Written by Maggie Samples // Photo by Balazs Balassa
Harding University hosted the Arkansas College Media Association’s annual conference April 14 as the organization sought to honor the state’s best collegiate output media. Both The Bison and Petit Jean yearbook won numerous awards, including second best of show for both publications.
The conference featured prominent figures in the communication industry, such as Rick Trujillo, an Emmy-winning Harding alumnus, and Mitch Bettis, owner and president of Arkansas Business Publishing Group.
Twelve institutions were in attendance, including Harding University, University of Central Arkansas, Ouachita Baptist University and Arkansas Tech University. Over 100 students registered to participate, attending multiple breakout-sessions of specialized content areas prior to an awards ceremony. The sessions covered topics such as ethics in journalism, freelancing and podcast journalism.
Along with Bettis, Arkansas Business Publishing Group was represented by Lance Turner, editor of the Arkansas Business weekly journal; Tiffany Mattzela, director of events; Mandy Richardson, publisher of Soirée magazine; and Katelyn Allen, staff writer and Harding alumna. Their panel spoke on niche marketing.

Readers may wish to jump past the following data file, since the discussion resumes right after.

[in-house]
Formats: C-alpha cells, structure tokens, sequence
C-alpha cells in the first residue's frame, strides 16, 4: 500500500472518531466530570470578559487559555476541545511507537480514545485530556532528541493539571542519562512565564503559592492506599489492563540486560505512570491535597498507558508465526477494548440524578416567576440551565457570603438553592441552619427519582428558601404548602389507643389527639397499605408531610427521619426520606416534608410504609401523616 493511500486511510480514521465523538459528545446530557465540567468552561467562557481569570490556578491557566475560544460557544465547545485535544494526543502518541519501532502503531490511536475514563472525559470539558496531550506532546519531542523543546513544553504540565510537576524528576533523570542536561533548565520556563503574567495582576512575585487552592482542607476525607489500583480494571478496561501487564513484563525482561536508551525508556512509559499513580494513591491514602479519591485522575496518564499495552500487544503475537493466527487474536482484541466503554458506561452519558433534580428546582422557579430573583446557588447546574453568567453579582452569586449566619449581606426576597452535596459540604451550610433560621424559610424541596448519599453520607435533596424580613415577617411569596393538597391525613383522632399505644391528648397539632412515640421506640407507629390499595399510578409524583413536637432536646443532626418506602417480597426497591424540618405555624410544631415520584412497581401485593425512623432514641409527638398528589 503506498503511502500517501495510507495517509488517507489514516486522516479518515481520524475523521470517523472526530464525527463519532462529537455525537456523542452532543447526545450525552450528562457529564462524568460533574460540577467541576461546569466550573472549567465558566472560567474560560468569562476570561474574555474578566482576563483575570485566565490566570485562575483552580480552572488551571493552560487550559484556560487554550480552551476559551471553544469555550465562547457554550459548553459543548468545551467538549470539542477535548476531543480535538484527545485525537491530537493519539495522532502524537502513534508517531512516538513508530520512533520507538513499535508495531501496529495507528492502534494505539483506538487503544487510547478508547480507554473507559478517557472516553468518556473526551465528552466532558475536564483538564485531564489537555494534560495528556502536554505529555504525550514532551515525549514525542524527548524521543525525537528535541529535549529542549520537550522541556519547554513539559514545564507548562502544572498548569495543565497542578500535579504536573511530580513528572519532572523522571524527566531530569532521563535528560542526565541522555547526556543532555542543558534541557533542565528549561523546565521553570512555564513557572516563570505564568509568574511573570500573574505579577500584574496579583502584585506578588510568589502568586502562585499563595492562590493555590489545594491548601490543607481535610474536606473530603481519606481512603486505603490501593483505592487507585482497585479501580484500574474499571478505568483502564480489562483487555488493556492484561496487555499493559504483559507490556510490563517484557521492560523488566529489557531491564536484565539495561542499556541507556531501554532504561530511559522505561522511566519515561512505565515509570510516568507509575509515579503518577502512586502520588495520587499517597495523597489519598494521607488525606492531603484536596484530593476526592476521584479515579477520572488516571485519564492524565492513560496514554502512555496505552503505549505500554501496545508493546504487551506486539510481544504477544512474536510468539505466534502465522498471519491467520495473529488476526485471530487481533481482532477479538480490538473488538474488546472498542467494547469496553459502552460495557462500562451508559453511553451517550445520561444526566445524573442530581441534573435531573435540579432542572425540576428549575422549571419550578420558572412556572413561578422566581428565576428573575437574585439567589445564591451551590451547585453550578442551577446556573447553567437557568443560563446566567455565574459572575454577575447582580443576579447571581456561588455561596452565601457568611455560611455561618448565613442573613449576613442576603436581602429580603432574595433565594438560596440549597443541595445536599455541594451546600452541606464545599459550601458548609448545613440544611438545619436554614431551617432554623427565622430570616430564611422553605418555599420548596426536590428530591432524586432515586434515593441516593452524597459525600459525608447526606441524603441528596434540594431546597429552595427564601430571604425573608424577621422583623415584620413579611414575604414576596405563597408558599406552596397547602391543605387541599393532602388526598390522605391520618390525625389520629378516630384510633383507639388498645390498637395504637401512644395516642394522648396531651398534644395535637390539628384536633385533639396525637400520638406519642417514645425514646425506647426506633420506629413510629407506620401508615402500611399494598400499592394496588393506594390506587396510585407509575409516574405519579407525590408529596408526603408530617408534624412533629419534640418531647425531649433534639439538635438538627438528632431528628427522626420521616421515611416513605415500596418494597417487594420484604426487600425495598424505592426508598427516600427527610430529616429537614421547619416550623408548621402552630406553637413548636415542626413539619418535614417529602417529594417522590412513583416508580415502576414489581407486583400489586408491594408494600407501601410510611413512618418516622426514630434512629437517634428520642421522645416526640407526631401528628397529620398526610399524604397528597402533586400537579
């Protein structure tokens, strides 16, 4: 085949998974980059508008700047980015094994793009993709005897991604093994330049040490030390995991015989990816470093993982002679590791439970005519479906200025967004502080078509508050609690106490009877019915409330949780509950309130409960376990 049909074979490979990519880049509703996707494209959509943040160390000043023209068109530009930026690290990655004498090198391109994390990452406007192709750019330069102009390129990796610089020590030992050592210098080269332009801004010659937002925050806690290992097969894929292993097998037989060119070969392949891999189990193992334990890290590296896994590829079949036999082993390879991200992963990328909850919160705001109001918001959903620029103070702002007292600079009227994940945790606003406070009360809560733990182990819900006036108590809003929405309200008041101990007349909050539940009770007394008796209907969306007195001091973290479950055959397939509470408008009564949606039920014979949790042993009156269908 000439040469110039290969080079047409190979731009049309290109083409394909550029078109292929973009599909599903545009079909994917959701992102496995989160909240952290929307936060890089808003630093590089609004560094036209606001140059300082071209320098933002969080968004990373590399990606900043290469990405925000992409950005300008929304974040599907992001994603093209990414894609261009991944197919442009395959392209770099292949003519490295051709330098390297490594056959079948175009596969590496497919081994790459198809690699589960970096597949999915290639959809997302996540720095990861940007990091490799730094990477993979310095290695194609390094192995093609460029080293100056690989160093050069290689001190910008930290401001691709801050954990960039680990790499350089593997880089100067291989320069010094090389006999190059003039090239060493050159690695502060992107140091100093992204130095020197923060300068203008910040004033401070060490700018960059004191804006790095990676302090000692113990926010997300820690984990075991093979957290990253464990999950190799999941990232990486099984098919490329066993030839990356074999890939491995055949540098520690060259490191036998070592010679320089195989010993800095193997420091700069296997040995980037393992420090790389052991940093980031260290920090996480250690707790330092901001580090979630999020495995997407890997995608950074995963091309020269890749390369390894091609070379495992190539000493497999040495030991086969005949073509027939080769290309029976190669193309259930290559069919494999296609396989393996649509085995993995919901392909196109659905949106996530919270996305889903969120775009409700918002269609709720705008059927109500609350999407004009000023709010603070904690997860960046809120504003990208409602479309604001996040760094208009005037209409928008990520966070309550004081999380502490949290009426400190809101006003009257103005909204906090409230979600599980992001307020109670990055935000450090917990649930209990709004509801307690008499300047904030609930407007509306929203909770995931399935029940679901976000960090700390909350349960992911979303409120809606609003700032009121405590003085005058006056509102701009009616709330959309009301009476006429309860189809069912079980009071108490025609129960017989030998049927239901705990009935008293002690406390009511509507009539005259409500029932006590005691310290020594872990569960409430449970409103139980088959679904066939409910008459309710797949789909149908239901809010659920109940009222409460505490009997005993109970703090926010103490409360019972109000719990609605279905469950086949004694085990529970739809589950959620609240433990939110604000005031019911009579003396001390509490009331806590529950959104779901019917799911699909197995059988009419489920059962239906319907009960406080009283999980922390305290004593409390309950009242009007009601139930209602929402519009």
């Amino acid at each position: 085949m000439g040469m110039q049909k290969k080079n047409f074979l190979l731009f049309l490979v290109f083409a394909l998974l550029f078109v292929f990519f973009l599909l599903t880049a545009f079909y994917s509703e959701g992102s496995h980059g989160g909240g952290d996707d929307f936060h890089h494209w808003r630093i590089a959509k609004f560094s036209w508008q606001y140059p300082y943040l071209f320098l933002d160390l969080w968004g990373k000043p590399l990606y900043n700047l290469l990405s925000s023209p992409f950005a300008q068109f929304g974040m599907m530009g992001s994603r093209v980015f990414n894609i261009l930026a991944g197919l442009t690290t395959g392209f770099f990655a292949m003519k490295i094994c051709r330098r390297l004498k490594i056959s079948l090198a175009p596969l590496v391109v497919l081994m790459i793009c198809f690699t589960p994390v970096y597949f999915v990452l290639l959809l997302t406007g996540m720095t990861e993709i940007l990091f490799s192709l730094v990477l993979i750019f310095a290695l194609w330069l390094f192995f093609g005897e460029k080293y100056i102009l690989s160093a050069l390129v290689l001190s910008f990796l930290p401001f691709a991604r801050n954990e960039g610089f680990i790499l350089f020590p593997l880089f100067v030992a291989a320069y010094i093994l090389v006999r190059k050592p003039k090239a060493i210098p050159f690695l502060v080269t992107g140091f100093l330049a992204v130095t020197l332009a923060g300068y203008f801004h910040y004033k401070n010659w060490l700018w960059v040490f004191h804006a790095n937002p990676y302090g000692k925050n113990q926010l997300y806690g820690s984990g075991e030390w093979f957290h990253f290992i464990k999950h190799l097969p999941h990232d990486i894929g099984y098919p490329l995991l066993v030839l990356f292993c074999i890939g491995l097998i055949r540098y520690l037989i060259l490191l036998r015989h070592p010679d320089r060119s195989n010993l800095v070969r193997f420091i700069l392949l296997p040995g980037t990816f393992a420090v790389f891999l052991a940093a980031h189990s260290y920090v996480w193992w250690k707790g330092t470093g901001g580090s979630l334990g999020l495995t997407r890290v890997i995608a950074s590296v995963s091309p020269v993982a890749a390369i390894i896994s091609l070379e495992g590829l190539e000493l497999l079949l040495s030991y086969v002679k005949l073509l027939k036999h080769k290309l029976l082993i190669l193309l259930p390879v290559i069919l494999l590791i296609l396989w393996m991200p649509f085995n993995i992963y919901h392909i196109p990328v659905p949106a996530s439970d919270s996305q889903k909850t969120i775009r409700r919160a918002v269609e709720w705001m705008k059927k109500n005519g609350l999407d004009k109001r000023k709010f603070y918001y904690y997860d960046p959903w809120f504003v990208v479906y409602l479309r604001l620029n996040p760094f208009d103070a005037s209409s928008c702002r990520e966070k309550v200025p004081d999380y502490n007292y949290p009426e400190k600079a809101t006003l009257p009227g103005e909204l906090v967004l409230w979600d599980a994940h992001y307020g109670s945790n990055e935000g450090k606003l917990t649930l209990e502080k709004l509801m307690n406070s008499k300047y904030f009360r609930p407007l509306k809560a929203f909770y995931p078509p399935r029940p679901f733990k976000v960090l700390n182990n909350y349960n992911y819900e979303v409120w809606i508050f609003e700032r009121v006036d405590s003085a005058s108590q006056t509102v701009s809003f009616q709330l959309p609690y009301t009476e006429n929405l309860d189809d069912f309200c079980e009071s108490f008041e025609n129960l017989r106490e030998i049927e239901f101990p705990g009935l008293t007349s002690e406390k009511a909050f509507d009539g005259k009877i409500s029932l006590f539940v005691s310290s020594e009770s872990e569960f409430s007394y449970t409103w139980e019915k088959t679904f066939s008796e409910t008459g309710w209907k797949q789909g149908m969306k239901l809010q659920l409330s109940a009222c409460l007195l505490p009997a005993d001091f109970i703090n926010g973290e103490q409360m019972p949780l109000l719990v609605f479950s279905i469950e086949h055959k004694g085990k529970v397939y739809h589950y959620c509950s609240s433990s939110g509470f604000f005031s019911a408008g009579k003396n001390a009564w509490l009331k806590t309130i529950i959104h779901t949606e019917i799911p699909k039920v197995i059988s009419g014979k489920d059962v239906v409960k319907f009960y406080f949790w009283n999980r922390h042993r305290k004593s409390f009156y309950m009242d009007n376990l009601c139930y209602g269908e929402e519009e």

“We have about 30 read magazines, a digital marketing team, a whole collection of web, digital products and event division, all that focus on that niche, hyper-targeted, small audiences, providing exceptional experiences and exceptional content to a very focused group,” Bettis said during the panel.
As editor of Arkansas Business, Turner said he looks to market to CEOs in Arkansas.
“That’s the audience that we’re writing for, and so when you think about that audience there’s probably not a whole lot of those kinds of people,” Turner said. “So it’s a very small audience. It’s not the 100s of 1,000s of people who might subscribe to the Arkansas Democrat Gazette or watch daily television news. It’s kind of a sliver of that audience.”
Tawni Haley, a freelance copywriter and marketing consultant, and Tish McClure, a freelance graphic designer, spoke on freelancing. Haley and McClure both began their careers in the traditional market before moving to freelancing.
“There’s never a lack of opportunity,” Haley said. “It just grows and grows and grows because all brands, people and businesses and nonprofits, everybody needs to be able to communicate very well with audiences, and that’s never gonna change.”